Unveiled at an exclusive event at Edinburgh Castle, the release sparked international media interest, and all large decanters were either sold or reserved within two weeks by collectors and whisky enthusiasts worldwide.

Tasting Note

Mortlach 70 Years Old 46.1% (1938)

Appearance: The colour of sun-bleached polished mahogany.

Aroma: A mellow nose, at once waxy and fruity; candlewax to the fore initially, which becomes snuffed candle (a thread of smoke), with Maraschino cherries in Madeira cake behind, and after a while an orangey citric note - fresh and juicy, becoming apricot jam. Flaked almonds and whin flowers, becoming light coconut oil.

Taste: Surprisingly lively tasted straight. A smooth, waxy mouthfeel; a sweetish start becoming moderately dry, but not overly-tannic. Dried fig and tobacco notes, and an intriguing light smokiness. A long finish and, for the first time, a hint of planed hardwood in the aftertaste. With a teaspoon of water, the smooth texture in enhanced. The fresh, light sweetness becoming pleasantly sour ('Soor Plooms'), with sooty smoke in the finish.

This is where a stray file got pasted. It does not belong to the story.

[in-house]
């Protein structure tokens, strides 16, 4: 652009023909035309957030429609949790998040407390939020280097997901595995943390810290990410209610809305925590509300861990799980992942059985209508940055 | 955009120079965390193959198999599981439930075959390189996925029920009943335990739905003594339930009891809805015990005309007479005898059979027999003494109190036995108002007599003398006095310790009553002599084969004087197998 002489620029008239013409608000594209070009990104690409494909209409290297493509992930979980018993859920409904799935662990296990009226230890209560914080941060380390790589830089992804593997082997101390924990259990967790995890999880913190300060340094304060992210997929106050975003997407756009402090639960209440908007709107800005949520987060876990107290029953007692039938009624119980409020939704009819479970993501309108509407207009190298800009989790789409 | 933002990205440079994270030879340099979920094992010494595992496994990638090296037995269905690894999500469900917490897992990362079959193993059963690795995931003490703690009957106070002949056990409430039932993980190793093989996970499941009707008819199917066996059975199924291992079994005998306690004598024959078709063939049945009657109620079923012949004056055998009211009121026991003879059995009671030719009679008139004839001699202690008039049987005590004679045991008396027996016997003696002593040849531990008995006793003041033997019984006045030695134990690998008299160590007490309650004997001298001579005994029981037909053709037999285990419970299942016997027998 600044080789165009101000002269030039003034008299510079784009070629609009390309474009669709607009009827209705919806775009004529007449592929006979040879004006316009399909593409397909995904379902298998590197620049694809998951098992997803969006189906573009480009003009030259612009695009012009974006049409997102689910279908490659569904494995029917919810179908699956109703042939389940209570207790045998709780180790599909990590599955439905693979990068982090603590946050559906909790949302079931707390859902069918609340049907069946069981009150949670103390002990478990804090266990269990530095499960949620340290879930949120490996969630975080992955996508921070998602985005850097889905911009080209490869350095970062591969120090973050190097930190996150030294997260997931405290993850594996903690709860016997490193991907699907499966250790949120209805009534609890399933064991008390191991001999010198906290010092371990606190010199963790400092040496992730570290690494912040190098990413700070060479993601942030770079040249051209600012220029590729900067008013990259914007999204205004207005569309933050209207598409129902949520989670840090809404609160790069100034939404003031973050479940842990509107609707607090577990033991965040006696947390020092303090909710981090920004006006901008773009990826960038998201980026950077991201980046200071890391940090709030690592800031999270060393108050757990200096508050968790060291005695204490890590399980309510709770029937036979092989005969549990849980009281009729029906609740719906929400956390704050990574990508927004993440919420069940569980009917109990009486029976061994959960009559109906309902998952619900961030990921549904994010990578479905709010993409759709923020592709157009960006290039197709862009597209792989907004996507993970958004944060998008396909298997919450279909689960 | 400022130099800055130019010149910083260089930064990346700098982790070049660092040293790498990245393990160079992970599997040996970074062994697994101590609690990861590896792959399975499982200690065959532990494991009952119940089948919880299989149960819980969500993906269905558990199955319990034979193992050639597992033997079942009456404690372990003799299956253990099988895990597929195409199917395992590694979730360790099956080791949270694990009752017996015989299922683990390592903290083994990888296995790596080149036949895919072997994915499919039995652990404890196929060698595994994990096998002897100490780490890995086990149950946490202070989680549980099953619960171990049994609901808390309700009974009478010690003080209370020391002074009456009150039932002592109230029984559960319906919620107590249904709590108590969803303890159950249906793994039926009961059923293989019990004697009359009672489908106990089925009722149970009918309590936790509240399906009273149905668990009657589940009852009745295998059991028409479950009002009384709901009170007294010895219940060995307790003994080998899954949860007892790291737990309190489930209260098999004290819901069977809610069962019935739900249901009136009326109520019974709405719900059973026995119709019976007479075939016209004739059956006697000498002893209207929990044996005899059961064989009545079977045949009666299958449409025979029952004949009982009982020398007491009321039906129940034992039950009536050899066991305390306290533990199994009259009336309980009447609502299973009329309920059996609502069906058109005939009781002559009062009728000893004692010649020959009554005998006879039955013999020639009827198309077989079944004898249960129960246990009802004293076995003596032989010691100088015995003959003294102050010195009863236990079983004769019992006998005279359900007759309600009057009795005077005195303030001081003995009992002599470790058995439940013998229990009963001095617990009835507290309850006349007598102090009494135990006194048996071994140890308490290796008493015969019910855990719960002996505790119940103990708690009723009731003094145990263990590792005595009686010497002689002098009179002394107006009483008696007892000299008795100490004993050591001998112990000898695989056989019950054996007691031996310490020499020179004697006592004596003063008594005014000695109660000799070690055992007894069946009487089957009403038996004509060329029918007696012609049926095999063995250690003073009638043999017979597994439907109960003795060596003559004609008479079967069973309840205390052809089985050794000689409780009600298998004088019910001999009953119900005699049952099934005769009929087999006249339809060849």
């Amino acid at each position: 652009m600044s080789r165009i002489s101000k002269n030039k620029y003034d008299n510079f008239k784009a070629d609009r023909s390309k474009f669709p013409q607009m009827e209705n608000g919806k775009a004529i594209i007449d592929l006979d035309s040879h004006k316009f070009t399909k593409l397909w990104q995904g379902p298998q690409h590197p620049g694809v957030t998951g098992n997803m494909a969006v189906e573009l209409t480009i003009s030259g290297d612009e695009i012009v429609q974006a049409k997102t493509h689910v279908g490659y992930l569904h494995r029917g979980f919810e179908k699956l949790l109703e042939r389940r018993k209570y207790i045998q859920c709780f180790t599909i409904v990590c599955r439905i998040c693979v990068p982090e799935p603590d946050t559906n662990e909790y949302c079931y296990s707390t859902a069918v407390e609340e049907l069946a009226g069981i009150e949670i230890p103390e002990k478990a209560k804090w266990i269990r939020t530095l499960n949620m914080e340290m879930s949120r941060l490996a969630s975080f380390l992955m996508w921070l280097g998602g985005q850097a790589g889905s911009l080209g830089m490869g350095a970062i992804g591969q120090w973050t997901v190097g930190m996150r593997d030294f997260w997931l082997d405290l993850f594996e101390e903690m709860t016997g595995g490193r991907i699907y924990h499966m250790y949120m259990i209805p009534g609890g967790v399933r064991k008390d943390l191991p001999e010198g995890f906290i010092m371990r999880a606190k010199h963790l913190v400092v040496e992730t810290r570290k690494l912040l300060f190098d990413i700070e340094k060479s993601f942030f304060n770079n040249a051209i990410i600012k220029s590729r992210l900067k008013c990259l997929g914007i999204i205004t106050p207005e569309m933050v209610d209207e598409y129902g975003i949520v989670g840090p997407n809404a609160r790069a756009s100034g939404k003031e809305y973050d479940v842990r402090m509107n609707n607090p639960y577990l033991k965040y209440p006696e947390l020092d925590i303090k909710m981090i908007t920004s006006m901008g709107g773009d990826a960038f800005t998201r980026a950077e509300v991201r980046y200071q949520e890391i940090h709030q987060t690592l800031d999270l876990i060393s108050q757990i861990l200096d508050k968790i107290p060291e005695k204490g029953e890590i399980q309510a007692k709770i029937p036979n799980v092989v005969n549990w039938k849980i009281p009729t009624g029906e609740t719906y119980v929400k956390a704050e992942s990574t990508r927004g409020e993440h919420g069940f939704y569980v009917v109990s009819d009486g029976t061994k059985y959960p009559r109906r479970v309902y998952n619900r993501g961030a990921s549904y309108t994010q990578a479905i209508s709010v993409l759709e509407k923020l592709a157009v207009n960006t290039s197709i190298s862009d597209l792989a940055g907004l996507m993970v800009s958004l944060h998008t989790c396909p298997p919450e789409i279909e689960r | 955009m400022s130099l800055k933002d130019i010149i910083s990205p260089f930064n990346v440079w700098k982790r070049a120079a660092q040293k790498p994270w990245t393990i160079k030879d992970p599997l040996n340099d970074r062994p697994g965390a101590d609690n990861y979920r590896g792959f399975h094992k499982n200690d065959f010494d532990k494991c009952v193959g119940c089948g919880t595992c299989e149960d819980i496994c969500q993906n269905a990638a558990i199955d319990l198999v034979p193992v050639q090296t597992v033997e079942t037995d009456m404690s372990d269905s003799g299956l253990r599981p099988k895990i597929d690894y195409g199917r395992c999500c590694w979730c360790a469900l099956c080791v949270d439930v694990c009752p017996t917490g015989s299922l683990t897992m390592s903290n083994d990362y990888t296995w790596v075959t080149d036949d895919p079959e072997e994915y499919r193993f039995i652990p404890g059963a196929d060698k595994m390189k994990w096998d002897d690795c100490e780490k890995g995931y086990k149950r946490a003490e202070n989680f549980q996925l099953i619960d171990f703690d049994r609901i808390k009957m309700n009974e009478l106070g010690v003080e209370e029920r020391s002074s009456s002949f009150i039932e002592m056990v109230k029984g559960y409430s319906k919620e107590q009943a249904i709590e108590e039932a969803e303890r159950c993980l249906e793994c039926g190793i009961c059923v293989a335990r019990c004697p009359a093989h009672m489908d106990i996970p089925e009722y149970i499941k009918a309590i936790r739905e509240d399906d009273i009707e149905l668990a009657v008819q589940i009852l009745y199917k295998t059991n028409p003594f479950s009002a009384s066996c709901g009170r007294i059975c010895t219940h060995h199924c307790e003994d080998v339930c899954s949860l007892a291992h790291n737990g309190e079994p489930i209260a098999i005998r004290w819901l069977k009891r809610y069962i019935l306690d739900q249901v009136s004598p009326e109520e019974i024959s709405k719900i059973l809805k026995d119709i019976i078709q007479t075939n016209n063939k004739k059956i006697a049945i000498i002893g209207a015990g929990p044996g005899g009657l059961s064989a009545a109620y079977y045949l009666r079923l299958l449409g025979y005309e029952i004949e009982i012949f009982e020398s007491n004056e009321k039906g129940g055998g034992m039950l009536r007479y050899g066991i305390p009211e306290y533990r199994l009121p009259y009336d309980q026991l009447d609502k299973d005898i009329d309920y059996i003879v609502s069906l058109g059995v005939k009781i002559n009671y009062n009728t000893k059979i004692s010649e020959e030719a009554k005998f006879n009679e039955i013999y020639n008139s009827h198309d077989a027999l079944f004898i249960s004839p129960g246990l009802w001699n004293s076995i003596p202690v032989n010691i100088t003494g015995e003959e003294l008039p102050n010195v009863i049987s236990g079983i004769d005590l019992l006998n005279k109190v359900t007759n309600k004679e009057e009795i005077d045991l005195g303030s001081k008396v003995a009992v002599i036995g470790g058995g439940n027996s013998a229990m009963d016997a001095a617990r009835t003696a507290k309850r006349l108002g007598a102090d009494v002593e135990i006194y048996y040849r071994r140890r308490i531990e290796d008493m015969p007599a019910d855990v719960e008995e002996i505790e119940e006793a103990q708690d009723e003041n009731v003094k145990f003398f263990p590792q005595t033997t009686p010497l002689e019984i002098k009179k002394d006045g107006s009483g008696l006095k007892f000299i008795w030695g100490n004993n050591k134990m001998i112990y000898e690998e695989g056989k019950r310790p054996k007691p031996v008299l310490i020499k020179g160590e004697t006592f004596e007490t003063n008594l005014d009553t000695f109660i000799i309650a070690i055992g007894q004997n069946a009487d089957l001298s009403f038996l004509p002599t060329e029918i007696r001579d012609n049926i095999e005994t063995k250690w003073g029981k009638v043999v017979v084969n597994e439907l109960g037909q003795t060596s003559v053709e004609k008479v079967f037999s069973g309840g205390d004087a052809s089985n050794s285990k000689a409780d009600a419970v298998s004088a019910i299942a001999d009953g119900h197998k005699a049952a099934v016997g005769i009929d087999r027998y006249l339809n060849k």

Comment: Remarkable! No trace of damp wood or must or bung cloth - a delicate, fresh, vital, fruity whisky, but with unusual attributes of waxiness and smokiness - uncommon today, more usual before the 1960s.

icon  Generations Mortlach 70 Years Old 46.1%


The Launch
Edinburgh Castle

On the 8th March 2011 Gordon & MacPhail released the 2nd in the Generations series Glenlivet 1940 70 Years Old.

This is a single Speyside malt of unique provenance and outstanding quality. Resonating with aged character – and, indeed, characteristics from another era – it retains vitality, both on the nose and palate. A stupendous whisky! It also epitomises our family values, built on generations of expertise in single malts.


The Launch

On the 20th September 2012 Gordon & MacPhail released Generations Glenlivet 1940 70 Years Old (Release 2).

This second, and final, release from cask 339 is expected to create worldwide interest as it offers one last chance for collectors and consumers to own a piece of Scotland’s liquid history. The product is exclusively available at Vancouver International Airport until its worldwide release on 1 November 2012.

Vancouver International Airport is a gateway between the Far East, North America and Europe.

Tasting Note

Glenlivet 70 Years Old 45.9% (1940)

APPEARANCE: Deep amber, with tawny lights.

AROMA: A mild nose-feel. The first aroma is of an old cocktail cabinet, with Sherry notes predominating; polished wood, soft leather and a trace of candle wax. Behind this are fruity notes, lightly baked apples (even Tarte Tatin), but also fresh orange juice, and just a thread of smoke or ash in the distance. Adding a drop of water suppresses the fruity notes and slightly enhances the sweetness (now tablet) and smokiness.